NAACP pushes for $50k in student loan debt cancellation to address racial debt divide

The NAACP is pushing for elected officials to go beyond the new federal student loan debt forgiveness program to help minority students.

Federal data shows Black students are one of the fastest growing groups borrowing money for education over the last two decades and experts say minority students often borrow at much higher rates too.

“We need [debt] cancelled completely or at least at $50,000 minimum,” said Aiden Thompson, sophomore at Howard University.

Some Howard University students are echoing nationwide calls for the federal government to cancel $50,000 more in student loan debt.

“$50,000 won’t even solve it for everybody but it’s about providing a safety net,” said Sydney Stokes, sophomore at Howard University.

Research from the Brookings Institute shows Black college graduates owe $7,400 more on average compared to white graduates. The report shows this racial divide more than triples to $25,000 over the next few years.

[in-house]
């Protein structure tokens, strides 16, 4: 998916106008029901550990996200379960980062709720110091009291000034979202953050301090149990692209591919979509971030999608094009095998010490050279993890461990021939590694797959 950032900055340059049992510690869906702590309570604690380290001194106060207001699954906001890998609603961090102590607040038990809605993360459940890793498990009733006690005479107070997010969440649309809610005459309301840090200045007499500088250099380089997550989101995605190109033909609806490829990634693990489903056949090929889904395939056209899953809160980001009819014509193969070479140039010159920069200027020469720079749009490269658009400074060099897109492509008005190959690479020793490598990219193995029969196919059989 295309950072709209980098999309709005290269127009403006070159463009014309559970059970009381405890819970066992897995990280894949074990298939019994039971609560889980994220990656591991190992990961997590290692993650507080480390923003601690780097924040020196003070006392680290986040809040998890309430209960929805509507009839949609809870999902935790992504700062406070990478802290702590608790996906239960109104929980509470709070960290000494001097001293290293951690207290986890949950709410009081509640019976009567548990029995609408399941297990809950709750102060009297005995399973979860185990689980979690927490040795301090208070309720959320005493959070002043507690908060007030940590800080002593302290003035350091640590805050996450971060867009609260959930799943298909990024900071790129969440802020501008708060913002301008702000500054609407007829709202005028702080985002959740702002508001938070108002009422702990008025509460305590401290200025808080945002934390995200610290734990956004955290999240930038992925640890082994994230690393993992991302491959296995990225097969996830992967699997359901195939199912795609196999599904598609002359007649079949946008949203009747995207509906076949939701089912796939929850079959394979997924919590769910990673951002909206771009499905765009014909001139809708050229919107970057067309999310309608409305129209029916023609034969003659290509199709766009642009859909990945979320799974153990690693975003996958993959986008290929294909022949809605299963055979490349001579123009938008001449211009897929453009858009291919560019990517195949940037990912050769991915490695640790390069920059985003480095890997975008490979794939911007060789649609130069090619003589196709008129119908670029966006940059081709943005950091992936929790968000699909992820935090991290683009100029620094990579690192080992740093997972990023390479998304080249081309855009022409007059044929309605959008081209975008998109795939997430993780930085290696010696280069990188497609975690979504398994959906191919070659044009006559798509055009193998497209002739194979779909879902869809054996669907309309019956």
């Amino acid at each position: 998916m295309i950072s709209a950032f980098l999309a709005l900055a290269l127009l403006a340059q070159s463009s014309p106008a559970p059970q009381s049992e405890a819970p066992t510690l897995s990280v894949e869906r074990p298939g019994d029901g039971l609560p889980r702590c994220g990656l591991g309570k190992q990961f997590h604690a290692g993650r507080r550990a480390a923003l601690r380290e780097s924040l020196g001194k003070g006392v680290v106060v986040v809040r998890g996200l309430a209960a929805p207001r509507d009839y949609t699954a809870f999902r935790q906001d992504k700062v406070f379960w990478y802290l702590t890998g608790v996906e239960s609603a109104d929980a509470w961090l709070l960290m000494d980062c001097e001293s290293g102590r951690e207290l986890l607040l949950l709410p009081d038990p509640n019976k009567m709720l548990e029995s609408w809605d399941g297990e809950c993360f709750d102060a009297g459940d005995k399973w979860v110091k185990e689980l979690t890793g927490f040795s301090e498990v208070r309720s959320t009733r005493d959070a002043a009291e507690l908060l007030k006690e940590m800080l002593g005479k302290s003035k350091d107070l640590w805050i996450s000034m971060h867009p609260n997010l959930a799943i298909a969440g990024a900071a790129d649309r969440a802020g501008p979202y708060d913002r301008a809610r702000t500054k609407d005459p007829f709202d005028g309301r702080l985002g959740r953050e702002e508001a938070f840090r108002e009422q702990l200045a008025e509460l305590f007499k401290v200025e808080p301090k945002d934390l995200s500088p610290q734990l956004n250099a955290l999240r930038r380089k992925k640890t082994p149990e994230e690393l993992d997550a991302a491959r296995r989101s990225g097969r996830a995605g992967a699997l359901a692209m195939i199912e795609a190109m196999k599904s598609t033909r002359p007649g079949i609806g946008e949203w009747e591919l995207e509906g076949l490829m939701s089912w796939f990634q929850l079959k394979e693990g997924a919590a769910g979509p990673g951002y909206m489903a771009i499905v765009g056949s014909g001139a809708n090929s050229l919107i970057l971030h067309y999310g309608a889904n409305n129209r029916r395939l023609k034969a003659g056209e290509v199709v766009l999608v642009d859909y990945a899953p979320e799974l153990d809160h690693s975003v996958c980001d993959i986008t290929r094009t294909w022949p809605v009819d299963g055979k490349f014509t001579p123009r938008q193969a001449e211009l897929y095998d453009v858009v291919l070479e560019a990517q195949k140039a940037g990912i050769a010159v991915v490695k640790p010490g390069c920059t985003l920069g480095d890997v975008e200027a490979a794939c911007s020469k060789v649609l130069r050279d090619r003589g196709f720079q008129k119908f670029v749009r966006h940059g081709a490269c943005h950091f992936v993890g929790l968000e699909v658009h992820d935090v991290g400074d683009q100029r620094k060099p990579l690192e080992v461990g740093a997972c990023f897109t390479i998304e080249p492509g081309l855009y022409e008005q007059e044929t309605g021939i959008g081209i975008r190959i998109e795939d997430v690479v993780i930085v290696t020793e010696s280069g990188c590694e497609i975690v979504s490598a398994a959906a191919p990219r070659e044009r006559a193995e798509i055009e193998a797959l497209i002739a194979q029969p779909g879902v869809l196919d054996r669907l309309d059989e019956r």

“Education, especially higher education, isn’t supposed to be the great equalizer. It’s supposed to be the path to the middle class,” said Jared Bass, Senior Director of Higher Education for the Center for American Progress, an independent, nonpartisan policy institute. He said there are systematic hurdles facing minority students.

“The issue of how Black and brown individuals or students feel like they have to go to grad school in order to be able to earn as much or have the same economic potential as some of their white counterparts,” said Bass.

There are already opponents to President Biden’s current plan which cancels up to $20,000. Most are Republicans who argue this will make inflation worse.

But Bass said this plan also opens the door to find other solutions.

“We can decrease the need for borrowers, Black and brown borrowers and white borrowers to have to borrow in the first place,” said Bass.

Bass said another solution is increasing the Pell Grant which also benefits a significant number of minority students.